S Corporation / C Corporation
- An S Corporation is simply a C Corporation (also known as a standard business corporation) that files IRS form 2553 to elect a special tax status with the IRS. The articles of incorporation that are filed with the state are same whether a corporation is a C Corporation or S Corporation.
- They both are separate legal entities that are created by a state filing. Both offers the same limited liability protection; the owners are typically not personally responsible for the debts and liabilities of the business.
- Both entities are required to follow the same formalities. They must hold annual meetings of shareholders and directors each year and meeting minutes must be kept with the corporate records.
- The S Corporation is a pass-through tax entity, this means that the income or loss generated by the business is reflected on the personal income tax return of the owners.
- A C Corporation is a separately taxable entity. The profits and losses are taxed directly to the corporation. This can lead to double taxation on dividends that are paid out of corporate profits to the owners.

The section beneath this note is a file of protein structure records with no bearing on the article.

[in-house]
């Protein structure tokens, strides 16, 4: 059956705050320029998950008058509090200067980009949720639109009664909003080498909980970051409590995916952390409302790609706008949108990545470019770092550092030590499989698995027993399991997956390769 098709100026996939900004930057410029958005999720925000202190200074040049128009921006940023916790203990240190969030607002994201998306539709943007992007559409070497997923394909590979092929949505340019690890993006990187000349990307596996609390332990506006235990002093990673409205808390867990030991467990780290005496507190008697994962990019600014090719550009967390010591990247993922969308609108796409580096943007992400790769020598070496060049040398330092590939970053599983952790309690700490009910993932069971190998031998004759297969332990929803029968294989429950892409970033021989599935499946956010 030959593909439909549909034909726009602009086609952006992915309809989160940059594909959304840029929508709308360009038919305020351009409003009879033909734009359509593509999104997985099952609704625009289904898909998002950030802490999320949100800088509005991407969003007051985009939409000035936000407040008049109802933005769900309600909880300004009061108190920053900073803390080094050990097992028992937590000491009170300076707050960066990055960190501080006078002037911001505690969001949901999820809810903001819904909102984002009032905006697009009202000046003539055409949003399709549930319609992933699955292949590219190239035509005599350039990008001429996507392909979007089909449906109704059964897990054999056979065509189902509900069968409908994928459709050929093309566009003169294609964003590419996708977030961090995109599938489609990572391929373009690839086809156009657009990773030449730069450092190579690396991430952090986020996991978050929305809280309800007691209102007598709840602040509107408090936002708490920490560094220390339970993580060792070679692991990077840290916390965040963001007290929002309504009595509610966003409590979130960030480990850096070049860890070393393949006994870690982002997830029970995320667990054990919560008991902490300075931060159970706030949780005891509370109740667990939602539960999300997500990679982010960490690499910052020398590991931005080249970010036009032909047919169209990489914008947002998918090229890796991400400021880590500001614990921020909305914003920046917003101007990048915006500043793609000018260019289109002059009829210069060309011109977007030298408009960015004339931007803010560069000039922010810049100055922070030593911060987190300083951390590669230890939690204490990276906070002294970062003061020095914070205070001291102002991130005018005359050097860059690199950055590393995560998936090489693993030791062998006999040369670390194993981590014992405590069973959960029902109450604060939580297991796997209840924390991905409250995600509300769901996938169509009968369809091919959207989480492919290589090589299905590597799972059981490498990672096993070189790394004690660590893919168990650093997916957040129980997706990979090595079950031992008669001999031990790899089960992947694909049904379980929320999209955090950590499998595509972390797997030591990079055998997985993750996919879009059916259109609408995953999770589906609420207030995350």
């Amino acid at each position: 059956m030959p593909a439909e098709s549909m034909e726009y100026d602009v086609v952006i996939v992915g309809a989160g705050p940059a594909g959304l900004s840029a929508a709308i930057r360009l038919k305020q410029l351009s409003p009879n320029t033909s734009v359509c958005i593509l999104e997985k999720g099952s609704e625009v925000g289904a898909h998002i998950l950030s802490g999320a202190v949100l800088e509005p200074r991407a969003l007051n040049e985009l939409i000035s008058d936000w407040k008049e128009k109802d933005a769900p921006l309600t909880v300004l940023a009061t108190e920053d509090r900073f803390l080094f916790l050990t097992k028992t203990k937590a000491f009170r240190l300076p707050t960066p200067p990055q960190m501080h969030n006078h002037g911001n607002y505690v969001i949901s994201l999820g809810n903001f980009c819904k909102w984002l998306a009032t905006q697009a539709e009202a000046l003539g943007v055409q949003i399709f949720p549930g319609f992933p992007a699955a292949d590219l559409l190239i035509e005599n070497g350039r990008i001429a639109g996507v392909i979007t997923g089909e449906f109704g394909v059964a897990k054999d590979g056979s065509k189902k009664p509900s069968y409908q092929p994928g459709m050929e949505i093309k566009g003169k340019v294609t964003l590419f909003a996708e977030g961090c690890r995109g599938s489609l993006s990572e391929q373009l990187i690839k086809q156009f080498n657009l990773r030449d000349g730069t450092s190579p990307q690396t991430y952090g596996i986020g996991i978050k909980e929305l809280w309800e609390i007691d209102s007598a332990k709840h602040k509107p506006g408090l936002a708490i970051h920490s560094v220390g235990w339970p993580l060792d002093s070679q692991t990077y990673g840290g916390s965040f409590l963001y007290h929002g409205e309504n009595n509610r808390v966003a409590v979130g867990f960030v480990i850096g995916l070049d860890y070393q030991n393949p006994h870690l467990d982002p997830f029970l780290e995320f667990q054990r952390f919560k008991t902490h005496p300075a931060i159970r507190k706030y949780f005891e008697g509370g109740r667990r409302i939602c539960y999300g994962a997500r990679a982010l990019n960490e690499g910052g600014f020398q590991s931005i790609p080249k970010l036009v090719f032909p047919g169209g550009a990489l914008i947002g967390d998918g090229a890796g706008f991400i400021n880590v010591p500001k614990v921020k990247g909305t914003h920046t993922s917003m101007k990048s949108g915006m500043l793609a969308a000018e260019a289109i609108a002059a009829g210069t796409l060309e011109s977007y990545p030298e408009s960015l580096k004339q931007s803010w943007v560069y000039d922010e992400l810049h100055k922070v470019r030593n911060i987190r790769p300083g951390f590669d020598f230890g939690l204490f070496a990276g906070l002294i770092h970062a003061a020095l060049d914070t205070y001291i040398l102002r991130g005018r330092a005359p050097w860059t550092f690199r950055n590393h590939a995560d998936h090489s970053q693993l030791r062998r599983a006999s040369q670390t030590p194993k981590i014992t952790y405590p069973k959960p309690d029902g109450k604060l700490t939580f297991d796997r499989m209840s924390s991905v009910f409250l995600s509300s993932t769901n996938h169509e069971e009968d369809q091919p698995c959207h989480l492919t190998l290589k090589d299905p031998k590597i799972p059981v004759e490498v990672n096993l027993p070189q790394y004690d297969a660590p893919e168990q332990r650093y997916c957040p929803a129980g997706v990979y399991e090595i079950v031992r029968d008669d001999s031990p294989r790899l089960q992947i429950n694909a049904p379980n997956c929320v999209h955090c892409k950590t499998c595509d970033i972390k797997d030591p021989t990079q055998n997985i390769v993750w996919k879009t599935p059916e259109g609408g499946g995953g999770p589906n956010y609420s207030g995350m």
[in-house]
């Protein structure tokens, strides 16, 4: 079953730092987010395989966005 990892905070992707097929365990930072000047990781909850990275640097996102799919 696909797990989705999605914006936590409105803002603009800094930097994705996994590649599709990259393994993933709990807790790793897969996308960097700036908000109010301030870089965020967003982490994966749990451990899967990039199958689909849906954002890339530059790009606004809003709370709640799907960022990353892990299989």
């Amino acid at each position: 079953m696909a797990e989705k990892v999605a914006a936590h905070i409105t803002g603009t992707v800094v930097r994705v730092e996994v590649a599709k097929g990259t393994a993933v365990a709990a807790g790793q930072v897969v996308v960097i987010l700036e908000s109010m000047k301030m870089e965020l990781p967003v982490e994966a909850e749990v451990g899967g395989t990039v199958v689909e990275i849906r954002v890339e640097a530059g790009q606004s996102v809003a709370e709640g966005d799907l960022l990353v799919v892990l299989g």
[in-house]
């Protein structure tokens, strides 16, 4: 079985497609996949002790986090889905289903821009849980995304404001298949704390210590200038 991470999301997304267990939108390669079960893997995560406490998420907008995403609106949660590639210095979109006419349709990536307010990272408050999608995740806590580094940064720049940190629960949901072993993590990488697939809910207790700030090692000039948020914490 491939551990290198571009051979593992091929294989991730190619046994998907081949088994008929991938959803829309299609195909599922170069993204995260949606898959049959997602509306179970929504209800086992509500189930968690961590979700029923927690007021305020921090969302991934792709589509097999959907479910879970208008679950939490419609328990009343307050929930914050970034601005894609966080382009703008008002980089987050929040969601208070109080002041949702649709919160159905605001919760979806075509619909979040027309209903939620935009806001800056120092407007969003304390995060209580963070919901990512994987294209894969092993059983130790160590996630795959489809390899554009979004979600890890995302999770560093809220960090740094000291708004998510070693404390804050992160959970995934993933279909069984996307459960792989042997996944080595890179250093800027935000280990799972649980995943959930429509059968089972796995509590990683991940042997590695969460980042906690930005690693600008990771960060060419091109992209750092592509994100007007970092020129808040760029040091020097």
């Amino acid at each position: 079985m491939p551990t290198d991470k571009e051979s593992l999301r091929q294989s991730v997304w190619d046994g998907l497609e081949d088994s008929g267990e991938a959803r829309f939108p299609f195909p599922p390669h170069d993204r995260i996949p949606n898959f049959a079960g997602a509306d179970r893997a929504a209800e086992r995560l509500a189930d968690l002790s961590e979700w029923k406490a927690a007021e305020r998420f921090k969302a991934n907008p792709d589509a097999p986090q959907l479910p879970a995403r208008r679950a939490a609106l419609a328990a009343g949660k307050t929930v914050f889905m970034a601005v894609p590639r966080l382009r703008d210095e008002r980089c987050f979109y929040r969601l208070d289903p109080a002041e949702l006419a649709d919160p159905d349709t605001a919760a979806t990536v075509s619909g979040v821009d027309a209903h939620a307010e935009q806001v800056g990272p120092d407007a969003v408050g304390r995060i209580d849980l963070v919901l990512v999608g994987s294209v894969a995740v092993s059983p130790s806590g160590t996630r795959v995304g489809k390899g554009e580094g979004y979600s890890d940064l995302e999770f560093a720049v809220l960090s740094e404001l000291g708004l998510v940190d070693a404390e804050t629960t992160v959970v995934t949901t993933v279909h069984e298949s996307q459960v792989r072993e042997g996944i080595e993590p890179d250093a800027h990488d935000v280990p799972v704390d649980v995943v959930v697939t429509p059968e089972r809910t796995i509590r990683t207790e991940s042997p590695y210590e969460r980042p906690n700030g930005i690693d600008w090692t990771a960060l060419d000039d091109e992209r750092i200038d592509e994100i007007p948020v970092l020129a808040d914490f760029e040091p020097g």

- The ownership of an S Corporation is restricted; however, the C Corporation does not possess these same limitations. The following are some of the restrictions imposed by the IRS:
- The C Corporation can have an unlimited number of shareholders while a subchapter S Corporation is restricted to no more than 100 shareholders.
- Non-US residents can be owners of a C Corporation while an S Corporation may not have non-US residents as shareholders.
- Also, S Corporations cannot be owned by C Corporations, other S Corporations, many trusts, LLCs, or partnerships. C corporations are not subject to these restrictions.
- The S Corporation must make a timely election of S Corporation status.The IRS instructions indicate this form must be completed and filed:
- at any time before the 16th day of the 3rd month of the tax year the election is to take effect, or
- at any time during the tax year proceeding the tax year it is to take effect. An election made no later than 2 months and 15 days after the beginning of a tax year that is less than 2 months long is treated as timely made for that tax year.
An election made after the 15th day of the 3rd month but before the end of the tax year generally is effective for the next tax year. However, an election made after the 15th day of the 3rd month will be accepted as timely filed if the corporation can show that the failure to file on time was due to reasonable cause.
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